A spotlight on solid tumours: exploring the impact of a prostate, bladder or lung cancer diagnosis on a person’s quality of life (Guest blog)
Lung, prostate and bladder cancer are amongst the top ten most prevalent cancers in Europe yet more needs to be done to encourage earlier diagnosis, as well as prioritising quality of life at every stage of the treatment journey, to give patients the best chance of living a longer and better life.,,
Dr Cathy Taylor, Vice President EMEA Medical Affairs, Therapy Area Strategy at Janssen discusses how a diagnosis with these solid tumour-type cancers impacts a patient’s daily life, with a particular focus on quality of life.
How does a diagnosis with a urological cancer like prostate or bladder impact a patient’s quality of life?
“First and foremost, a diagnosis with any cancer can have a major impact on a person, not just physically, but also in terms of our emotional, psychological and social well-being. Having treated many Oncology patients, I have seen a wide spectrum of emotions including fear, anxiety, sadness and even embarrassment.  Depending on the stage at which people are diagnosed, whether it is localised, locally advanced or metastatic, all present different challenges and different conversations.
Focusing on intimate parts of the body such as prostate and bladder cancer specifically, patients are likely to be concerned about the impact of the disease on their urinary, bowel and sexual function, the impact on their relationship with their partner and even stigma from others.,
The Europa Uomo study examines quality of life after treatment for prostate cancer and collected information from approximately 3,000 prostate cancer patients. It highlighted half of all men felt sexual function was either a moderate or big problem after treatment, while patients’ sex-life was identified as the most significant factor affecting quality of life. A survey of almost 2,000 people living with bladder cancer uncovered similar findings, with sexual problems commonly reported - particularly in men. Physical issues such as these, which can lead to further psychological issues, need to be considered when selecting a specific treatment – so that quality of life and better outcomes can be prioritised.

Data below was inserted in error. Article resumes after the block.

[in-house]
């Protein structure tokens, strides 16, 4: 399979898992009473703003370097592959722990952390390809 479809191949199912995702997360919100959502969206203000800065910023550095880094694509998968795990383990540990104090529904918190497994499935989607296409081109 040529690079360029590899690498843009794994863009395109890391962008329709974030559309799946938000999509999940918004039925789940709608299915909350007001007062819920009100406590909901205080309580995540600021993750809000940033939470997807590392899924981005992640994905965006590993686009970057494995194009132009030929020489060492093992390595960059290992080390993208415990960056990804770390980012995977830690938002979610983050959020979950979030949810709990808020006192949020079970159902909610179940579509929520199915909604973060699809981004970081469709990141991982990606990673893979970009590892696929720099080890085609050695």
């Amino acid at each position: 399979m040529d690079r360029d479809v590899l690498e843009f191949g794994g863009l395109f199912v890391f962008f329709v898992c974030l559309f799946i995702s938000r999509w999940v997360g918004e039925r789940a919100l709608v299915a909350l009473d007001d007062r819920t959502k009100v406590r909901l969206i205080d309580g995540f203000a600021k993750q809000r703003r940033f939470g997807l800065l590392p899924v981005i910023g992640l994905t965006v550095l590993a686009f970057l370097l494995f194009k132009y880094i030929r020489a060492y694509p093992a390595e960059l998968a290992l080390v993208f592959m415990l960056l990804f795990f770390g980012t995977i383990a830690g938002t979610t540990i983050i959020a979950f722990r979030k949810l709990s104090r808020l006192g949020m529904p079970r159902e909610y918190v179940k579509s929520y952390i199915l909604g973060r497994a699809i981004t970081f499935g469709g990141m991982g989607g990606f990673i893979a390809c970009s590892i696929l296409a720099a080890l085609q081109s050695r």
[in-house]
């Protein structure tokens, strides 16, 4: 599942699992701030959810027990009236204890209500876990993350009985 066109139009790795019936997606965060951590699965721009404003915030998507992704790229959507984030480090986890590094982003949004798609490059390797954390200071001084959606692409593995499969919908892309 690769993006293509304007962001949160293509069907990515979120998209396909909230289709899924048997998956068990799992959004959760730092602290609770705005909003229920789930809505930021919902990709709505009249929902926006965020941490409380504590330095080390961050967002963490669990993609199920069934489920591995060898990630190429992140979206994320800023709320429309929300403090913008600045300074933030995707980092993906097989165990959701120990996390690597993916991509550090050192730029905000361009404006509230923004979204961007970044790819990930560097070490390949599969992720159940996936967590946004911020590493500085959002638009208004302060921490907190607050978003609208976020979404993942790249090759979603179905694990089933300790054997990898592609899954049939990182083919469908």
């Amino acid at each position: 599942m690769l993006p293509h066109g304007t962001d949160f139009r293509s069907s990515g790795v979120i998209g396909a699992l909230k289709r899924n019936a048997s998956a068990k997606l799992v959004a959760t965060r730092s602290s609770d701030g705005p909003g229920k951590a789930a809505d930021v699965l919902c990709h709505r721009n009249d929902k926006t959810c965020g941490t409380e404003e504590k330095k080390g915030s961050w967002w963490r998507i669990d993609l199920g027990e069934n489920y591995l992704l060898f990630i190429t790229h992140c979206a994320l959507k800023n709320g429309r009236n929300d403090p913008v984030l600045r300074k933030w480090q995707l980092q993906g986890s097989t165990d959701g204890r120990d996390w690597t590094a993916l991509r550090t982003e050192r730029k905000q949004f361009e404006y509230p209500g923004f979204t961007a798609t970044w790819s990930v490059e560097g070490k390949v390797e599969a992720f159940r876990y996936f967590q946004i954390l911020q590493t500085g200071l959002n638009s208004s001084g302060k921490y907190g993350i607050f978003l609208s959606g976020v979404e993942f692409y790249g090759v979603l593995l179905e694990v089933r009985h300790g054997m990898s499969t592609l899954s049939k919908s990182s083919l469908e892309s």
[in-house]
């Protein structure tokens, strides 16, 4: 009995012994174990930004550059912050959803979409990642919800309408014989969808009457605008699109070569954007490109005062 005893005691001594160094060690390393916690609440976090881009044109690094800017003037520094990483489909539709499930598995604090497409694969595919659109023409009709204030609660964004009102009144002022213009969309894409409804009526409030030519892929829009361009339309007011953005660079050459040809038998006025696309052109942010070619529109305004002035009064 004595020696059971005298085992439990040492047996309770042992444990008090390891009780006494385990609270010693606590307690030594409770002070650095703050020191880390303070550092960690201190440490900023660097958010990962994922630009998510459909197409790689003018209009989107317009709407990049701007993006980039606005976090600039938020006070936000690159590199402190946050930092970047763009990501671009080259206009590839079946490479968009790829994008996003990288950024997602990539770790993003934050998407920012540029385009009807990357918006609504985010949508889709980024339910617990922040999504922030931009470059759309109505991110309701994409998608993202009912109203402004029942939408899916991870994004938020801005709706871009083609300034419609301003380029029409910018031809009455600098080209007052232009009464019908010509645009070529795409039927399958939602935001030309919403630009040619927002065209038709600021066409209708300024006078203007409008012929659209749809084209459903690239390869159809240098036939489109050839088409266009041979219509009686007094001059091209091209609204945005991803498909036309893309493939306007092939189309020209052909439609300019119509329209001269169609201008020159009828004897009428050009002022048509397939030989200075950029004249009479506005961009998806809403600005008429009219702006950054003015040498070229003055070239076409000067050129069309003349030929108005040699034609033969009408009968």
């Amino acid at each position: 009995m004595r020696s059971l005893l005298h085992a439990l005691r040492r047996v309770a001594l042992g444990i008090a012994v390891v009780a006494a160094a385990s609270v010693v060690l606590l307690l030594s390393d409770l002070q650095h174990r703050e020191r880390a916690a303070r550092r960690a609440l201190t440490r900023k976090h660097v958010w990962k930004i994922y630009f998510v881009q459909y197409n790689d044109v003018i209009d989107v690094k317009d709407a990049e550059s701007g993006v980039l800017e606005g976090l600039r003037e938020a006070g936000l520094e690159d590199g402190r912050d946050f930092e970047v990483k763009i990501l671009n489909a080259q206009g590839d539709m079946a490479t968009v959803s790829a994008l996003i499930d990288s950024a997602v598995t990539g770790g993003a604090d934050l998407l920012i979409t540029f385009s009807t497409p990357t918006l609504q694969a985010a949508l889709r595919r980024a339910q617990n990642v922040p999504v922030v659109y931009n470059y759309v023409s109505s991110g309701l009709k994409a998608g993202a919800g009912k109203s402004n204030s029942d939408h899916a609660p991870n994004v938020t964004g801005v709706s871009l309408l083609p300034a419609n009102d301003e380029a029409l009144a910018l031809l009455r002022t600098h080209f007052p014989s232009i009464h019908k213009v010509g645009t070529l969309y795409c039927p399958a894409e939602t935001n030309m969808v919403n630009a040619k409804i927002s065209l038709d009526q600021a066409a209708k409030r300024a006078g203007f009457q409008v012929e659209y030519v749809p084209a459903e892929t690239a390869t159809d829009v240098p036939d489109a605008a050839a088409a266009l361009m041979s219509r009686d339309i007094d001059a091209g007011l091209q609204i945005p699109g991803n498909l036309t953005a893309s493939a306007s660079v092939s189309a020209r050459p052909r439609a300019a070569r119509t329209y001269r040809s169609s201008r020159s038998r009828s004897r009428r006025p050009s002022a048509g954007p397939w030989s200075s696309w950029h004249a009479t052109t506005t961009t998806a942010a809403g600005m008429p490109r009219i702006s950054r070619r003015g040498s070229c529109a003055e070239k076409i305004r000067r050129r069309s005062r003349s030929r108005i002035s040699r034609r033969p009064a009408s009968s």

Impact on body image, self-esteem, and masculinity are also correlated with a bladder or prostate cancer diagnosis, with significant effects on quality of life. In more invasive bladder cancer, a radical cystectomy (bladder removal) can profoundly affect self-image, with people having to adjust to having a urostomy bag or stoma. Many women may find that the vaginal shortening often performed during bladder removal surgery makes it difficult for them to be able to function sexually compared to before. Prostate removal (prostatectomy) can also lead to erectile dysfunction.
These are just some of the aspects of quality of life that are affected by a urological cancer diagnosis, but of course, factors such as professional life, family life, leisure activities and finances can also be negatively impacted.”
What key aspects of quality of life are affected by a lung cancer diagnosis?